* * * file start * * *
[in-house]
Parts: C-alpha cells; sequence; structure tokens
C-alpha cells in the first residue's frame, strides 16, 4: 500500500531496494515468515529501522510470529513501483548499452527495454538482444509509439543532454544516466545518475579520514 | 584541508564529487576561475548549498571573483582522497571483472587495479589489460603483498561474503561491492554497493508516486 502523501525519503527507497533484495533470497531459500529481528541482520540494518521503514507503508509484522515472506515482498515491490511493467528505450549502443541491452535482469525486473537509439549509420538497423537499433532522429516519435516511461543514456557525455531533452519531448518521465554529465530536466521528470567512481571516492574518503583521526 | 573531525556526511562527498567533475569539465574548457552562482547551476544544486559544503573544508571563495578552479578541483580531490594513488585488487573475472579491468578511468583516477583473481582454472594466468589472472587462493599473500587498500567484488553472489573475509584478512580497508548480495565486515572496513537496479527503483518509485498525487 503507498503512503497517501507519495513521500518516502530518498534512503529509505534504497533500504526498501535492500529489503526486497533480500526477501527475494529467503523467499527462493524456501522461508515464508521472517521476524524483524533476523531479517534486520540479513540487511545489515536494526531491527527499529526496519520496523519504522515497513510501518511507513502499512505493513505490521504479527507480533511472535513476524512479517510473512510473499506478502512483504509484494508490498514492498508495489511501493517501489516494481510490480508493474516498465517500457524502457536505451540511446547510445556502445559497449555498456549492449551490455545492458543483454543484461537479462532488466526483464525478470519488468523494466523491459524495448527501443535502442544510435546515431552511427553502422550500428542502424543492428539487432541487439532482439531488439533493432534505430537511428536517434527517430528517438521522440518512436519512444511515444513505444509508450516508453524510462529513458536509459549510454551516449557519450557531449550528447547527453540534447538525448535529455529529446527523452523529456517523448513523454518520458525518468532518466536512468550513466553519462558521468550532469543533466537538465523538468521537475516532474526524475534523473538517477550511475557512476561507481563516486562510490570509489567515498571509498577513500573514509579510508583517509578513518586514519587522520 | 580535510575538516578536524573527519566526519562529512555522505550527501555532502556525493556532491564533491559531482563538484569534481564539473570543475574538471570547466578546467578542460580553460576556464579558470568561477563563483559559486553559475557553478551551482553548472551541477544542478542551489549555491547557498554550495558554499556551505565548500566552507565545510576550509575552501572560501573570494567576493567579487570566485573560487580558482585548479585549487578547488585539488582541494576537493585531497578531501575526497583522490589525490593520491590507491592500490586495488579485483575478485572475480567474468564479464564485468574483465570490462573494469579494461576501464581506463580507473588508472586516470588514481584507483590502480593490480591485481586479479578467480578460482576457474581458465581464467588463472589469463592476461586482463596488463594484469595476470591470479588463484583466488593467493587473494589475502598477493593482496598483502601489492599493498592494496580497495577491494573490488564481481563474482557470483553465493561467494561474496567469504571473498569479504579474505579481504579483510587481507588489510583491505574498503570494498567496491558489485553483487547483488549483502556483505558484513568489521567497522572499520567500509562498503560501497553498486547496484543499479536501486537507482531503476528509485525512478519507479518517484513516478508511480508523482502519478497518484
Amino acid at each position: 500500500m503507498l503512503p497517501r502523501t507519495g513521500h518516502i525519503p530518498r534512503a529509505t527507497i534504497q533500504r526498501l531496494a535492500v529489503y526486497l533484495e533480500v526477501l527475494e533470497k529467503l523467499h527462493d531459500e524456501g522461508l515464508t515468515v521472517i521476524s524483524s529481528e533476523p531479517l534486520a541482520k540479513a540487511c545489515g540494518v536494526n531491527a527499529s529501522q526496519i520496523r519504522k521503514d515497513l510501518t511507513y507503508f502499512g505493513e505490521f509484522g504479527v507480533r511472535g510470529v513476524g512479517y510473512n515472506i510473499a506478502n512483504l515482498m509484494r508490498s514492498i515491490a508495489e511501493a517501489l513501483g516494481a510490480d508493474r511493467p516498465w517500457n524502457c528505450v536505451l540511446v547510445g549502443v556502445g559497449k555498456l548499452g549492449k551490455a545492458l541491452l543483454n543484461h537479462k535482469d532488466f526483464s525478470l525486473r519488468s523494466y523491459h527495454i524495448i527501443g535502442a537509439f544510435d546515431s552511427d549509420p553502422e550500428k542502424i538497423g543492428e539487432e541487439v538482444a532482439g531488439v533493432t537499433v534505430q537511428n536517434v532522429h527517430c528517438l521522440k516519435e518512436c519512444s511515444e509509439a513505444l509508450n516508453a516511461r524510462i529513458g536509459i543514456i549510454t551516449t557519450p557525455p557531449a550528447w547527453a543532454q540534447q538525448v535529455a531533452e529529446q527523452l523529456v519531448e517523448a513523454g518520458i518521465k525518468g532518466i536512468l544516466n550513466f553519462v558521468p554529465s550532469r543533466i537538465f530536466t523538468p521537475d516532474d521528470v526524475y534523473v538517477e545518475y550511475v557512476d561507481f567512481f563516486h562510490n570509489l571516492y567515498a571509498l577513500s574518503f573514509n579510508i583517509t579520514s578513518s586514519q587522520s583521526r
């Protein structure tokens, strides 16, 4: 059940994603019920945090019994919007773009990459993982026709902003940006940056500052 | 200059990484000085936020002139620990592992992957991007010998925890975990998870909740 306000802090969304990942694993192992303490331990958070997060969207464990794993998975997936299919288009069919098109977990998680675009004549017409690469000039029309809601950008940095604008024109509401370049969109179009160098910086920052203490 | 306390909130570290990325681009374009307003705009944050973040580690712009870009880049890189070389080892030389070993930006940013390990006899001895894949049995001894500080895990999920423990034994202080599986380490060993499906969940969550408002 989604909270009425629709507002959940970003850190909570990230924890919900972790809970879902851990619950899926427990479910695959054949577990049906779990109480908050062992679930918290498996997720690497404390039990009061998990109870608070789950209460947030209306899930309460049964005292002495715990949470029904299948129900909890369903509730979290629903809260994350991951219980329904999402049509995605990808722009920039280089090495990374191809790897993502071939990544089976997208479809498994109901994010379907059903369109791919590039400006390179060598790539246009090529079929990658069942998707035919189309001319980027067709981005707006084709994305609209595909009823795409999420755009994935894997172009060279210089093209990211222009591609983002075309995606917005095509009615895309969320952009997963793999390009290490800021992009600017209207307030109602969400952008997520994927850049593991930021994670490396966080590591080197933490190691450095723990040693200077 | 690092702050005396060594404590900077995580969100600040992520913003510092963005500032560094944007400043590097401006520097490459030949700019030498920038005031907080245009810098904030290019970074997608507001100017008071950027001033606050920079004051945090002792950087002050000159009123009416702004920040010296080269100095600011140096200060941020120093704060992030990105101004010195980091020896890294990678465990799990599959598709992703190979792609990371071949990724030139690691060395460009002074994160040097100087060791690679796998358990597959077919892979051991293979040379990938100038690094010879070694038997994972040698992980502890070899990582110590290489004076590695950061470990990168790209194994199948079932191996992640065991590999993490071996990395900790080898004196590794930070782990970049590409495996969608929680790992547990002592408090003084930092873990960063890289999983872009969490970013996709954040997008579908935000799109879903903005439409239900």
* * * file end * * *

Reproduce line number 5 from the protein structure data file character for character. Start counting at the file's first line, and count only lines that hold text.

């Protein structure tokens, strides 16, 4: 059940994603019920945090019994919007773009990459993982026709902003940006940056500052 | 200059990484000085936020002139620990592992992957991007010998925890975990998870909740 306000802090969304990942694993192992303490331990958070997060969207464990794993998975997936299919288009069919098109977990998680675009004549017409690469000039029309809601950008940095604008024109509401370049969109179009160098910086920052203490 | 306390909130570290990325681009374009307003705009944050973040580690712009870009880049890189070389080892030389070993930006940013390990006899001895894949049995001894500080895990999920423990034994202080599986380490060993499906969940969550408002 989604909270009425629709507002959940970003850190909570990230924890919900972790809970879902851990619950899926427990479910695959054949577990049906779990109480908050062992679930918290498996997720690497404390039990009061998990109870608070789950209460947030209306899930309460049964005292002495715990949470029904299948129900909890369903509730979290629903809260994350991951219980329904999402049509995605990808722009920039280089090495990374191809790897993502071939990544089976997208479809498994109901994010379907059903369109791919590039400006390179060598790539246009090529079929990658069942998707035919189309001319980027067709981005707006084709994305609209595909009823795409999420755009994935894997172009060279210089093209990211222009591609983002075309995606917005095509009615895309969320952009997963793999390009290490800021992009600017209207307030109602969400952008997520994927850049593991930021994670490396966080590591080197933490190691450095723990040693200077 | 690092702050005396060594404590900077995580969100600040992520913003510092963005500032560094944007400043590097401006520097490459030949700019030498920038005031907080245009810098904030290019970074997608507001100017008071950027001033606050920079004051945090002792950087002050000159009123009416702004920040010296080269100095600011140096200060941020120093704060992030990105101004010195980091020896890294990678465990799990599959598709992703190979792609990371071949990724030139690691060395460009002074994160040097100087060791690679796998358990597959077919892979051991293979040379990938100038690094010879070694038997994972040698992980502890070899990582110590290489004076590695950061470990990168790209194994199948079932191996992640065991590999993490071996990395900790080898004196590794930070782990970049590409495996969608929680790992547990002592408090003084930092873990960063890289999983872009969490970013996709954040997008579908935000799109879903903005439409239900």